Magic in the Moonlight is a charming, whimsical tale that is entertaining without ever being enthralling. Set in the 1920s French Riviera, it is shot beautifully and invokes the trademark feeling that I get when sat in front of the latest Woody Allen cinematic slice. Colin Firth is his usual debonaire self, this time as a world famous illusionist with an enormous ego hellbent on exposing fraudulent mystics, and Emma Stone is generally captivating barring a few uncomfortably modern line readings as the fraudster in his sights. It was witty, classy and clichéd. I watched with content which then turned to pride after I correctly guessed the major plot twist 20 minutes before it happened. It has nowhere near the amount of bite as Allen’s last film, Blue Jasmine, but it was a worthwhile 100 minutes spent, even if the predictable love story between the 54 year old Firth and 25 year old Stone is quite gross.


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Film Review: The Riot Club at mac birmingham

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15 (107 min)
Director: Lone Scherfig
Cast: Max Irons, Douglas Booth, Holliday Grainger, Jessica Brown Findlay
English | 2014

I went into this film having read the play on which it is based, Posh, only a few days ago. It was therefore an interesting experience to see how the film made the leap from stage to screen. It’s certainly been Hollywoodified in order to appeal to a broader audience and a new love interest has been woven in who accentuates the class divisions explored in the film. This new take means the portrayal of class division is more blunt and subtlety is certainly not one of its strengths, but the very strong cast featuring some of the leading lights of the new generation of British acting talent charm, dazzle and repulse. As a young fresh faced actor it feels like I’m receiving a constant Chinese burn when watching a 28 year old play an 18 year old but personal gripes aside, Max Irons and Sam Claflin in particular offer superb performances.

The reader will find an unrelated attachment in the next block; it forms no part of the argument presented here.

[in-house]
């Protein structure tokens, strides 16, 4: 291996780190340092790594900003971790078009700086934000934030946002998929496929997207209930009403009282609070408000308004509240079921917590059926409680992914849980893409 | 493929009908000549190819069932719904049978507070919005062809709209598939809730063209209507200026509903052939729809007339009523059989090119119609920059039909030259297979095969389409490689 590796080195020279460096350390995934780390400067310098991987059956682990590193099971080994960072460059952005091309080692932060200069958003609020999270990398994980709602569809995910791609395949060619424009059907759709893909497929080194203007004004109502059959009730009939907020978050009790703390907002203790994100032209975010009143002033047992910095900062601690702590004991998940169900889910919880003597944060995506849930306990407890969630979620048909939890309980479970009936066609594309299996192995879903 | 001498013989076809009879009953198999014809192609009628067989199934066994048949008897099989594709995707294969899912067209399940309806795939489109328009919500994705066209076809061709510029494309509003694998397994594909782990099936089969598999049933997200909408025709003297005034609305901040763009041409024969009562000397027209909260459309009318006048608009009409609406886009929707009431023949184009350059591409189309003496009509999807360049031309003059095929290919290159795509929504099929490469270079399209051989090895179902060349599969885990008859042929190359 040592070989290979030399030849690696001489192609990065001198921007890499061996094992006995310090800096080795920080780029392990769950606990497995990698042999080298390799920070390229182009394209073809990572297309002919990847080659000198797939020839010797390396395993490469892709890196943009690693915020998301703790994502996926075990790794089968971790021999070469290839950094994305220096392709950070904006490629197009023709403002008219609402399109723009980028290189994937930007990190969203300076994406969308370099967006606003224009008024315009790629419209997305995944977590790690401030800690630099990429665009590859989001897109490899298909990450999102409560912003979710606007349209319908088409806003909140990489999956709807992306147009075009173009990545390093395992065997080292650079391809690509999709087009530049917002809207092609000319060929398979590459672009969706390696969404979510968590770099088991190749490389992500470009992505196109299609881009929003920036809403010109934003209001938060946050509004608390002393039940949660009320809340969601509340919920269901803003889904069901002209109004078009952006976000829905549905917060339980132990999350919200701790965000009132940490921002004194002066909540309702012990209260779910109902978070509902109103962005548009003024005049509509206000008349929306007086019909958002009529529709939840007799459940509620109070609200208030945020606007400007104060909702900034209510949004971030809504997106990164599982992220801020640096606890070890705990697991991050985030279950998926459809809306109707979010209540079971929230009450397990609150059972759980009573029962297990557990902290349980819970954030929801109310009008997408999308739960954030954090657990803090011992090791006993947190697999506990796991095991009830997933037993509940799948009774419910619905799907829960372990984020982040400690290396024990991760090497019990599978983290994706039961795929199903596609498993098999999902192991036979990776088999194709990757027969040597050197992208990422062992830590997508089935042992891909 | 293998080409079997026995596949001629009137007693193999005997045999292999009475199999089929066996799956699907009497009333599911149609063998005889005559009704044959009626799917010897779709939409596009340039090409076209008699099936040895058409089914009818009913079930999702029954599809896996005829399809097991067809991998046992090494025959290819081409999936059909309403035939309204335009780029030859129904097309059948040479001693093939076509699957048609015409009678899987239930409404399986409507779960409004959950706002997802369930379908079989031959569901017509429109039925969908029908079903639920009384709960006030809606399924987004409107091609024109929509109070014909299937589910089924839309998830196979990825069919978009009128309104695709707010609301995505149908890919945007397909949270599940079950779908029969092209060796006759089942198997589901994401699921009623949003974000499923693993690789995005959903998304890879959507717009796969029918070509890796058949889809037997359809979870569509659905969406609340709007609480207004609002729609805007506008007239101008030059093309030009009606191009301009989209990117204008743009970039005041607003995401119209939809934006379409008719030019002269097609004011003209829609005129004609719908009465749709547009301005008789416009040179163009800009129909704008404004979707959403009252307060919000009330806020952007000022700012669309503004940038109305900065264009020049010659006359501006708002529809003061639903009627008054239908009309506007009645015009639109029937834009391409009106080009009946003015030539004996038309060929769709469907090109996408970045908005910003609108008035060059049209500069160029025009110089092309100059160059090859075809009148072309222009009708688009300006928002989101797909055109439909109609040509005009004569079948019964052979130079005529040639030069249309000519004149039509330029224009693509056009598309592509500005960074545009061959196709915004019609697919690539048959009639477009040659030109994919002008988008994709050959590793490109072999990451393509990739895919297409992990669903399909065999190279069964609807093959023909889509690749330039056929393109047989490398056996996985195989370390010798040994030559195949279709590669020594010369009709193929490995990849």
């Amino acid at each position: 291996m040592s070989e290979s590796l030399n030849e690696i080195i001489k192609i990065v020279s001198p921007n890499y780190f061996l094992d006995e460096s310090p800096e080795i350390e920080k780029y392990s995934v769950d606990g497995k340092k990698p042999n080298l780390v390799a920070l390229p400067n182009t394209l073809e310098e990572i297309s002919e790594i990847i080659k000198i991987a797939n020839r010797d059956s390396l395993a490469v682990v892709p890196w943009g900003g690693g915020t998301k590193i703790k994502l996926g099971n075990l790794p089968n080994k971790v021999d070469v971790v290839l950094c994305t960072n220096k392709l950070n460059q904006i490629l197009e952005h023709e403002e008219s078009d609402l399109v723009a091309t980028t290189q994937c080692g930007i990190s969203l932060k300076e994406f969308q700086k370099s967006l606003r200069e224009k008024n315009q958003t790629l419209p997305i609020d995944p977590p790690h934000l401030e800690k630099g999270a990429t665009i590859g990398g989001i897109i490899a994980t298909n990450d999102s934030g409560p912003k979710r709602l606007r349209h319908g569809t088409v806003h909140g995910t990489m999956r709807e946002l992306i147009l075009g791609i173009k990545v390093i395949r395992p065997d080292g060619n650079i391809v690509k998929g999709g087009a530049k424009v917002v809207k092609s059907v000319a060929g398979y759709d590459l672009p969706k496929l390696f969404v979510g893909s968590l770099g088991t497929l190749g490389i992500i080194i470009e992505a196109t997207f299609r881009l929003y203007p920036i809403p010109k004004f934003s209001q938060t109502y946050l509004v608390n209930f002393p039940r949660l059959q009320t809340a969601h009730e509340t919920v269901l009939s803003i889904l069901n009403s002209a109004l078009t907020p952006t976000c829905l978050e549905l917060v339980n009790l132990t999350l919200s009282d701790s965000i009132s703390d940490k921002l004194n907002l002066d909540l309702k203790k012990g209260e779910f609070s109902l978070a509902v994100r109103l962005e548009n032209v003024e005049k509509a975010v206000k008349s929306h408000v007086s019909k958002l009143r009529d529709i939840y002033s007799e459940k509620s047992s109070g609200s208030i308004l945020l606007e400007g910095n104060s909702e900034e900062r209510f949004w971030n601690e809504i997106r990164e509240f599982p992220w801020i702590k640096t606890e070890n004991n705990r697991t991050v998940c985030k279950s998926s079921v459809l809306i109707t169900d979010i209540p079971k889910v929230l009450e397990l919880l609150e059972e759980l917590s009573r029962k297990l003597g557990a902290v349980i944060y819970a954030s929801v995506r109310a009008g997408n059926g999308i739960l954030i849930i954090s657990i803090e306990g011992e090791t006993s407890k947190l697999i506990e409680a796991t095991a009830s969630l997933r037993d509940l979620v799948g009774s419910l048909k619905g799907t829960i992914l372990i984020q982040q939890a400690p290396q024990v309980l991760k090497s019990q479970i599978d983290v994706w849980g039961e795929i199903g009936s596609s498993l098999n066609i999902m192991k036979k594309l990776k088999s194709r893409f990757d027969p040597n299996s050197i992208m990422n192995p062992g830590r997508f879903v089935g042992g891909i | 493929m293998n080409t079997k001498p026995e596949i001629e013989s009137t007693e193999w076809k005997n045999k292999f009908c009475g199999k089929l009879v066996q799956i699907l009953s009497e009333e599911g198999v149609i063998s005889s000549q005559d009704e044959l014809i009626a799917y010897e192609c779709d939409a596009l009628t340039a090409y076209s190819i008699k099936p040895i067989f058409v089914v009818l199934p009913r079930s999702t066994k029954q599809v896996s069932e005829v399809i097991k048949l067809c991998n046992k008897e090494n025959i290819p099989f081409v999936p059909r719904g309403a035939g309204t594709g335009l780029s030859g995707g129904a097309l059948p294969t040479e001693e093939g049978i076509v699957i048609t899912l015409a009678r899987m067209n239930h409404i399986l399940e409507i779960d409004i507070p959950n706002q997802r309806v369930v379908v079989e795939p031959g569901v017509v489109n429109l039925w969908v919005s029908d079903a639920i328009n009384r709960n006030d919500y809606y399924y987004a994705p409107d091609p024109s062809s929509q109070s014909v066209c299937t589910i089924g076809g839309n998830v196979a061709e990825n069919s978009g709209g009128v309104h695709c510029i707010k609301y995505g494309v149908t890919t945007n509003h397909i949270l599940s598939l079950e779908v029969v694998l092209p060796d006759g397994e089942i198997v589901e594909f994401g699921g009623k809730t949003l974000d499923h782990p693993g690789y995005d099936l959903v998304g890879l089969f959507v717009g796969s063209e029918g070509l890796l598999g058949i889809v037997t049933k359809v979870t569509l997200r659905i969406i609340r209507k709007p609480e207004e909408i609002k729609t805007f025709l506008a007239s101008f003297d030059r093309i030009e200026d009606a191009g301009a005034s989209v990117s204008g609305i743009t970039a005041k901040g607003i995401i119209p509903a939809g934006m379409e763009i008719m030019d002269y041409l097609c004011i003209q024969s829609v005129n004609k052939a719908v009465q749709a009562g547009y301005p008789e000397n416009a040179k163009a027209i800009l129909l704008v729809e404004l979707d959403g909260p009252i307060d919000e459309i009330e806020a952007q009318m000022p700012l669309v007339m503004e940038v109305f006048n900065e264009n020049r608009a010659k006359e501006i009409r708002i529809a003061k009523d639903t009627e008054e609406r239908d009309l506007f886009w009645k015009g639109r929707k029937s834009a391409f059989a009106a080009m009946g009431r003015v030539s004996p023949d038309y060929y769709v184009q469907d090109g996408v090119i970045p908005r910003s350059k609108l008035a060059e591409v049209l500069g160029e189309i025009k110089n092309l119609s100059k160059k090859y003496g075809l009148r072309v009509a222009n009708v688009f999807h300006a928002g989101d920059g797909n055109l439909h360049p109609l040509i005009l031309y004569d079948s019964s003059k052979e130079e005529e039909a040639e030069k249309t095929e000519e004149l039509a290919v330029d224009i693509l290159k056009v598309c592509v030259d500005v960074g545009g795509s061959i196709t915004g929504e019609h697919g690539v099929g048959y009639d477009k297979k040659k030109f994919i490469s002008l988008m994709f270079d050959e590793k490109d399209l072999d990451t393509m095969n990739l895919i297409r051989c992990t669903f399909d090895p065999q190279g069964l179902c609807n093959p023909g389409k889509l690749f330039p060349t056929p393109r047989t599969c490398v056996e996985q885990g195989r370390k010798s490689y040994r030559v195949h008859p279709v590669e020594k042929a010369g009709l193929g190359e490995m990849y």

Written by Laura Wade and directed by Lone Scherfig, the film offers a hypothetical example of what the high-class youngsters of the Riot Club (based on Oxford University’s Bullingdon Club) could be capable of and what their ideology might be and it is an entertaining ride. It is easy to be seduced by the allure and mystique of the club and its members in the first half before it all turns sour as their behaviour descends into repugnance.